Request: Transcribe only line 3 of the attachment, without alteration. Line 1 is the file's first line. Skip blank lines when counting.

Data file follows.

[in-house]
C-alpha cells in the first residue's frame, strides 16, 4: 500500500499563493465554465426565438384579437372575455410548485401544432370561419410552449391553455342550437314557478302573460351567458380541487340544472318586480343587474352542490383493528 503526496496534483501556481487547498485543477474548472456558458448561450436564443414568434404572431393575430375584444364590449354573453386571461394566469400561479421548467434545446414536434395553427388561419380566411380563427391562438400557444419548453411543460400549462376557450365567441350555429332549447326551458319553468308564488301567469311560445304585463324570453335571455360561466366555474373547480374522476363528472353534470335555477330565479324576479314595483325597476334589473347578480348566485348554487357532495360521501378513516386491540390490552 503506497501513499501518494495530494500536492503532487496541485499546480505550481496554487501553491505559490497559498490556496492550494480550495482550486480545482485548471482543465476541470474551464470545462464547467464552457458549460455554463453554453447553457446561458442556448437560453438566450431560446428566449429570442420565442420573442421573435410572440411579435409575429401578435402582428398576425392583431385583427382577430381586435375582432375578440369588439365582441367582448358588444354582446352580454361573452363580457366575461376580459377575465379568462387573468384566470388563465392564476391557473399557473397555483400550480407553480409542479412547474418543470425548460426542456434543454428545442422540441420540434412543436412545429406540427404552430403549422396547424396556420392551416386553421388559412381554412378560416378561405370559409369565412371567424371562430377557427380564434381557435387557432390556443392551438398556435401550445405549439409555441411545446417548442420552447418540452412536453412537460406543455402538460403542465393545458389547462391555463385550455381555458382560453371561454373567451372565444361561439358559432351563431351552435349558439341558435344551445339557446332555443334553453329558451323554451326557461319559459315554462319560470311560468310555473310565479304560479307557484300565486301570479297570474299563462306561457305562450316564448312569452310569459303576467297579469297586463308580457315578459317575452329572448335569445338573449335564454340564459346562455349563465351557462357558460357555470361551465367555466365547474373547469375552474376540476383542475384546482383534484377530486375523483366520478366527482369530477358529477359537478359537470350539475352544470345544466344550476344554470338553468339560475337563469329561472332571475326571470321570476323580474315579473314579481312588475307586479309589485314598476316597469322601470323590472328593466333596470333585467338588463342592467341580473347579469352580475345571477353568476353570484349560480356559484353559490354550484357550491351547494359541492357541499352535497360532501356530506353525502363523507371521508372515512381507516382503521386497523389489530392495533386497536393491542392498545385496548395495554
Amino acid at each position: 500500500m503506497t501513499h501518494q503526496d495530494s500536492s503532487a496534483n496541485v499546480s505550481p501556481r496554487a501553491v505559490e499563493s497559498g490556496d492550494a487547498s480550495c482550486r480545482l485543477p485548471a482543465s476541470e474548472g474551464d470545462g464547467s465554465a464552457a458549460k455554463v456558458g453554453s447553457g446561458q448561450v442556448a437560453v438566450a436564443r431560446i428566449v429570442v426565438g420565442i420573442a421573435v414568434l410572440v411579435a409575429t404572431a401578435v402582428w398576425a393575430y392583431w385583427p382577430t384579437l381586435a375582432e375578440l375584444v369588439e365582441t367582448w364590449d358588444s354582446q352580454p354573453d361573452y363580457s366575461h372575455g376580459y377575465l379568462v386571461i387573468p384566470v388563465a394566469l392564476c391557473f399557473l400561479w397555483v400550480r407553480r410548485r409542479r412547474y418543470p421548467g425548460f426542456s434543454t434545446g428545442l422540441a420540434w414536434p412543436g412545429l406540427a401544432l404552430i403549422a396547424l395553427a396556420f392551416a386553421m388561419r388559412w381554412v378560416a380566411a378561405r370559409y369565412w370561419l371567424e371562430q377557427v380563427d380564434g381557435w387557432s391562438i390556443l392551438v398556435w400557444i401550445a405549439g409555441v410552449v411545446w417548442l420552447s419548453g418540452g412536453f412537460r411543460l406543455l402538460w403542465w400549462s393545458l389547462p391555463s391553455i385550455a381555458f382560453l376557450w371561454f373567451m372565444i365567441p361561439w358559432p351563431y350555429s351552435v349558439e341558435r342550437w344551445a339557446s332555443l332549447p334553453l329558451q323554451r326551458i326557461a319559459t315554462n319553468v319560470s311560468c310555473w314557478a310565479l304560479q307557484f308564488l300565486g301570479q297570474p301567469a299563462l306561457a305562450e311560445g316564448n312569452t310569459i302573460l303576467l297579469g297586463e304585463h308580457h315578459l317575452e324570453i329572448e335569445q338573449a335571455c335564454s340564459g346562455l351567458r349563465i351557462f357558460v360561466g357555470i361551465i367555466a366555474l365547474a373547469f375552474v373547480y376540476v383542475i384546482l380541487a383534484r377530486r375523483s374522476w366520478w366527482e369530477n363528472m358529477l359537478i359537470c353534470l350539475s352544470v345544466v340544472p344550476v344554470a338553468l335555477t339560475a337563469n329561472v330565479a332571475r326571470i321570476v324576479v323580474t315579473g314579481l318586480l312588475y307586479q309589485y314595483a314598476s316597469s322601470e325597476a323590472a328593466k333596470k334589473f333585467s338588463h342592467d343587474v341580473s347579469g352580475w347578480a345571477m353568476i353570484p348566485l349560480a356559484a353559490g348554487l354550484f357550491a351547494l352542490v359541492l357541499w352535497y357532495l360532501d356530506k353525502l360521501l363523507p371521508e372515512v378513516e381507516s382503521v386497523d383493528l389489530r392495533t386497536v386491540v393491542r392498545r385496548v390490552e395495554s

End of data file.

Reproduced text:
Amino acid at each position: 500500500m503506497t501513499h501518494q503526496d495530494s500536492s503532487a496534483n496541485v499546480s505550481p501556481r496554487a501553491v505559490e499563493s497559498g490556496d492550494a487547498s480550495c482550486r480545482l485543477p485548471a482543465s476541470e474548472g474551464d470545462g464547467s465554465a464552457a458549460k455554463v456558458g453554453s447553457g446561458q448561450v442556448a437560453v438566450a436564443r431560446i428566449v429570442v426565438g420565442i420573442a421573435v414568434l410572440v411579435a409575429t404572431a401578435v402582428w398576425a393575430y392583431w385583427p382577430t384579437l381586435a375582432e375578440l375584444v369588439e365582441t367582448w364590449d358588444s354582446q352580454p354573453d361573452y363580457s366575461h372575455g376580459y377575465l379568462v386571461i387573468p384566470v388563465a394566469l392564476c391557473f399557473l400561479w397555483v400550480r407553480r410548485r409542479r412547474y418543470p421548467g425548460f426542456s434543454t434545446g428545442l422540441a420540434w414536434p412543436g412545429l406540427a401544432l404552430i403549422a396547424l395553427a396556420f392551416a386553421m388561419r388559412w381554412v378560416a380566411a378561405r370559409y369565412w370561419l371567424e371562430q377557427v380563427d380564434g381557435w387557432s391562438i390556443l392551438v398556435w400557444i401550445a405549439g409555441v410552449v411545446w417548442l420552447s419548453g418540452g412536453f412537460r411543460l406543455l402538460w403542465w400549462s393545458l389547462p391555463s391553455i385550455a381555458f382560453l376557450w371561454f373567451m372565444i365567441p361561439w358559432p351563431y350555429s351552435v349558439e341558435r342550437w344551445a339557446s332555443l332549447p334553453l329558451q323554451r326551458i326557461a319559459t315554462n319553468v319560470s311560468c310555473w314557478a310565479l304560479q307557484f308564488l300565486g301570479q297570474p301567469a299563462l306561457a305562450e311560445g316564448n312569452t310569459i302573460l303576467l297579469g297586463e304585463h308580457h315578459l317575452e324570453i329572448e335569445q338573449a335571455c335564454s340564459g346562455l351567458r349563465i351557462f357558460v360561466g357555470i361551465i367555466a366555474l365547474a373547469f375552474v373547480y376540476v383542475i384546482l380541487a383534484r377530486r375523483s374522476w366520478w366527482e369530477n363528472m358529477l359537478i359537470c353534470l350539475s352544470v345544466v340544472p344550476v344554470a338553468l335555477t339560475a337563469n329561472v330565479a332571475r326571470i321570476v324576479v323580474t315579473g314579481l318586480l312588475y307586479q309589485y314595483a314598476s316597469s322601470e325597476a323590472a328593466k333596470k334589473f333585467s338588463h342592467d343587474v341580473s347579469g352580475w347578480a345571477m353568476i353570484p348566485l349560480a356559484a353559490g348554487l354550484f357550491a351547494l352542490v359541492l357541499w352535497y357532495l360532501d356530506k353525502l360521501l363523507p371521508e372515512v378513516e381507516s382503521v386497523d383493528l389489530r392495533t386497536v386491540v393491542r392498545r385496548v390490552e395495554s